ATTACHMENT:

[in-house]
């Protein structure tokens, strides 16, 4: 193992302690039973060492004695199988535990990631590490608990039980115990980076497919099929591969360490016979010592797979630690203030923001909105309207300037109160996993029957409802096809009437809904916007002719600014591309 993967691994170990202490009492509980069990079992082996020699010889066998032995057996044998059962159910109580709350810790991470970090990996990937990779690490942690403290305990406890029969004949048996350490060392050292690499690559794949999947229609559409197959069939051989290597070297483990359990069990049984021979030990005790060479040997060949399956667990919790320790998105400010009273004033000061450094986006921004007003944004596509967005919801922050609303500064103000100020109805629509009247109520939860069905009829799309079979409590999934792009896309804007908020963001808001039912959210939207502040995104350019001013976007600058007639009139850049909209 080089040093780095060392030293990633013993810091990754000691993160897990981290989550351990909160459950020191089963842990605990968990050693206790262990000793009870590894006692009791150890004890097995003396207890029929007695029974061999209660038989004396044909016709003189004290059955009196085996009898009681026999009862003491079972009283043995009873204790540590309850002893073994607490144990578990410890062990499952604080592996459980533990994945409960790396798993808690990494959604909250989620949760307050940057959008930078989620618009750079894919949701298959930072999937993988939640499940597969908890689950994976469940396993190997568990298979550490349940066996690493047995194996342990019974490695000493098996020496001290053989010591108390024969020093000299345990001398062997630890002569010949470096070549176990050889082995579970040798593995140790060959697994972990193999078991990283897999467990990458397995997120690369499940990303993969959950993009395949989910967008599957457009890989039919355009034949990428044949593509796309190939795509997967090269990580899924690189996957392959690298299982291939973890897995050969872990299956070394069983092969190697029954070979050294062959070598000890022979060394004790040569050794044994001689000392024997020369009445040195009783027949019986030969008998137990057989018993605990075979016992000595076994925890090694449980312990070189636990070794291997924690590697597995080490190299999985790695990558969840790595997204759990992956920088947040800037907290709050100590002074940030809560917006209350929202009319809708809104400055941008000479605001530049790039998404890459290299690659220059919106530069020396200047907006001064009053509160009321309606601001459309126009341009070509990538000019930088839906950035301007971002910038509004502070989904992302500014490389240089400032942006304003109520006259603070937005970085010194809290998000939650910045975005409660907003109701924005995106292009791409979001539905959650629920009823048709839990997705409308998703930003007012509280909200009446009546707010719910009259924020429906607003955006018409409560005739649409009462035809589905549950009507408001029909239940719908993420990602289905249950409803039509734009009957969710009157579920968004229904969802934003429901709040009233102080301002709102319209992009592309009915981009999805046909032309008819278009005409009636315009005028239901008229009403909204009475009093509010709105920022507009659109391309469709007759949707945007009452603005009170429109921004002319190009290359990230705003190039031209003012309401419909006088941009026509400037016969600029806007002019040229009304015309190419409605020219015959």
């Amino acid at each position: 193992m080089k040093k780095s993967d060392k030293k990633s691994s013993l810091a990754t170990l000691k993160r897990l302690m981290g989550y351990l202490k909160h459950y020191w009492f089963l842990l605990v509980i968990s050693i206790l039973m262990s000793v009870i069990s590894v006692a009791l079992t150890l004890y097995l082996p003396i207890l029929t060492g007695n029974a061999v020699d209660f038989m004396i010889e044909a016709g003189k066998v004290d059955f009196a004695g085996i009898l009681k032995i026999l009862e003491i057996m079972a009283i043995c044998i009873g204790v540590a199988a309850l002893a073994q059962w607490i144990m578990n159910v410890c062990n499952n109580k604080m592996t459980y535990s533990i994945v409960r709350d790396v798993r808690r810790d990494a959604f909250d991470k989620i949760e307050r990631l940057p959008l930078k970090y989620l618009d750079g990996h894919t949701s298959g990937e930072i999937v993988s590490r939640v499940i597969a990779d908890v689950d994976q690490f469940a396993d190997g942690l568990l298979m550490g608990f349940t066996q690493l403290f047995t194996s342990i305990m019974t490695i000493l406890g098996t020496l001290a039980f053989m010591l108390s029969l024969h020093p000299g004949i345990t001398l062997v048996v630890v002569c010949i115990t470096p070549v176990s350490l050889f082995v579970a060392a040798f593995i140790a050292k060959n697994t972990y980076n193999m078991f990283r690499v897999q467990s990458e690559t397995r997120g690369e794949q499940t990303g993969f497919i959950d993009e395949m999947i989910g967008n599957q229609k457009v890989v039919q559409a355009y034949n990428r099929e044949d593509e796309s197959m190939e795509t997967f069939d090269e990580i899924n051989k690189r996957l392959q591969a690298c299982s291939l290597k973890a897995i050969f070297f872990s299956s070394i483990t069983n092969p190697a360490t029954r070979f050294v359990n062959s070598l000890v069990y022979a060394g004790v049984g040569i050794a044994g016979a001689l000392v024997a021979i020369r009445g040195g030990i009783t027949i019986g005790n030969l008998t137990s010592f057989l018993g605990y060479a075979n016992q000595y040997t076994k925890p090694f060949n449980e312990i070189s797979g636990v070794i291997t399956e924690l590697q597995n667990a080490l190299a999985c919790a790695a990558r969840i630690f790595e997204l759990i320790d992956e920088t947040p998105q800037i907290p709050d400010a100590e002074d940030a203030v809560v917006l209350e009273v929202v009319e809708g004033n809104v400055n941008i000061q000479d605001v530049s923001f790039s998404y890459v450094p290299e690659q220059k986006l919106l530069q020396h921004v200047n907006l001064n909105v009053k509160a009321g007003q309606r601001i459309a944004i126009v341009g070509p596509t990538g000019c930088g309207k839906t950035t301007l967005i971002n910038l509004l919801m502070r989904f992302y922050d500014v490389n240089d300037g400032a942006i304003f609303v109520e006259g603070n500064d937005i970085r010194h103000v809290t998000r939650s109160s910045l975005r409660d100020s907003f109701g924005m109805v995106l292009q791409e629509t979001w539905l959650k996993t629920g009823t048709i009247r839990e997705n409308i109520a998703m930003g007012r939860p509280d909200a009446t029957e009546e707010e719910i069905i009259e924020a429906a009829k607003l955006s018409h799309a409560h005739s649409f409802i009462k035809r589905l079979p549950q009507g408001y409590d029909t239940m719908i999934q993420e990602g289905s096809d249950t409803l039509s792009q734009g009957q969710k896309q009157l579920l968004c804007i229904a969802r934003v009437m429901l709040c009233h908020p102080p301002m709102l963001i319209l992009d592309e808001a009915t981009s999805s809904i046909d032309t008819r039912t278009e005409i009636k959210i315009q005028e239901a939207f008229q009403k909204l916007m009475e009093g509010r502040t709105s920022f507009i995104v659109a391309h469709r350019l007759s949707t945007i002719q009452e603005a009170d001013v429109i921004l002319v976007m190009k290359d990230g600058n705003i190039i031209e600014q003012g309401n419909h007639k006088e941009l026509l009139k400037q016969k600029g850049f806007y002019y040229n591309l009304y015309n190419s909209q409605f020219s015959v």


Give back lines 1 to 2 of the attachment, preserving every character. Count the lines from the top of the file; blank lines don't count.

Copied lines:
[in-house]
């Protein structure tokens, strides 16, 4: 193992302690039973060492004695199988535990990631590490608990039980115990980076497919099929591969360490016979010592797979630690203030923001909105309207300037109160996993029957409802096809009437809904916007002719600014591309 993967691994170990202490009492509980069990079992082996020699010889066998032995057996044998059962159910109580709350810790991470970090990996990937990779690490942690403290305990406890029969004949048996350490060392050292690499690559794949999947229609559409197959069939051989290597070297483990359990069990049984021979030990005790060479040997060949399956667990919790320790998105400010009273004033000061450094986006921004007003944004596509967005919801922050609303500064103000100020109805629509009247109520939860069905009829799309079979409590999934792009896309804007908020963001808001039912959210939207502040995104350019001013976007600058007639009139850049909209 080089040093780095060392030293990633013993810091990754000691993160897990981290989550351990909160459950020191089963842990605990968990050693206790262990000793009870590894006692009791150890004890097995003396207890029929007695029974061999209660038989004396044909016709003189004290059955009196085996009898009681026999009862003491079972009283043995009873204790540590309850002893073994607490144990578990410890062990499952604080592996459980533990994945409960790396798993808690990494959604909250989620949760307050940057959008930078989620618009750079894919949701298959930072999937993988939640499940597969908890689950994976469940396993190997568990298979550490349940066996690493047995194996342990019974490695000493098996020496001290053989010591108390024969020093000299345990001398062997630890002569010949470096070549176990050889082995579970040798593995140790060959697994972990193999078991990283897999467990990458397995997120690369499940990303993969959950993009395949989910967008599957457009890989039919355009034949990428044949593509796309190939795509997967090269990580899924690189996957392959690298299982291939973890897995050969872990299956070394069983092969190697029954070979050294062959070598000890022979060394004790040569050794044994001689000392024997020369009445040195009783027949019986030969008998137990057989018993605990075979016992000595076994925890090694449980312990070189636990070794291997924690590697597995080490190299999985790695990558969840790595997204759990992956920088947040800037907290709050100590002074940030809560917006209350929202009319809708809104400055941008000479605001530049790039998404890459290299690659220059919106530069020396200047907006001064009053509160009321309606601001459309126009341009070509990538000019930088839906950035301007971002910038509004502070989904992302500014490389240089400032942006304003109520006259603070937005970085010194809290998000939650910045975005409660907003109701924005995106292009791409979001539905959650629920009823048709839990997705409308998703930003007012509280909200009446009546707010719910009259924020429906607003955006018409409560005739649409009462035809589905549950009507408001029909239940719908993420990602289905249950409803039509734009009957969710009157579920968004229904969802934003429901709040009233102080301002709102319209992009592309009915981009999805046909032309008819278009005409009636315009005028239901008229009403909204009475009093509010709105920022507009659109391309469709007759949707945007009452603005009170429109921004002319190009290359990230705003190039031209003012309401419909006088941009026509400037016969600029806007002019040229009304015309190419409605020219015959």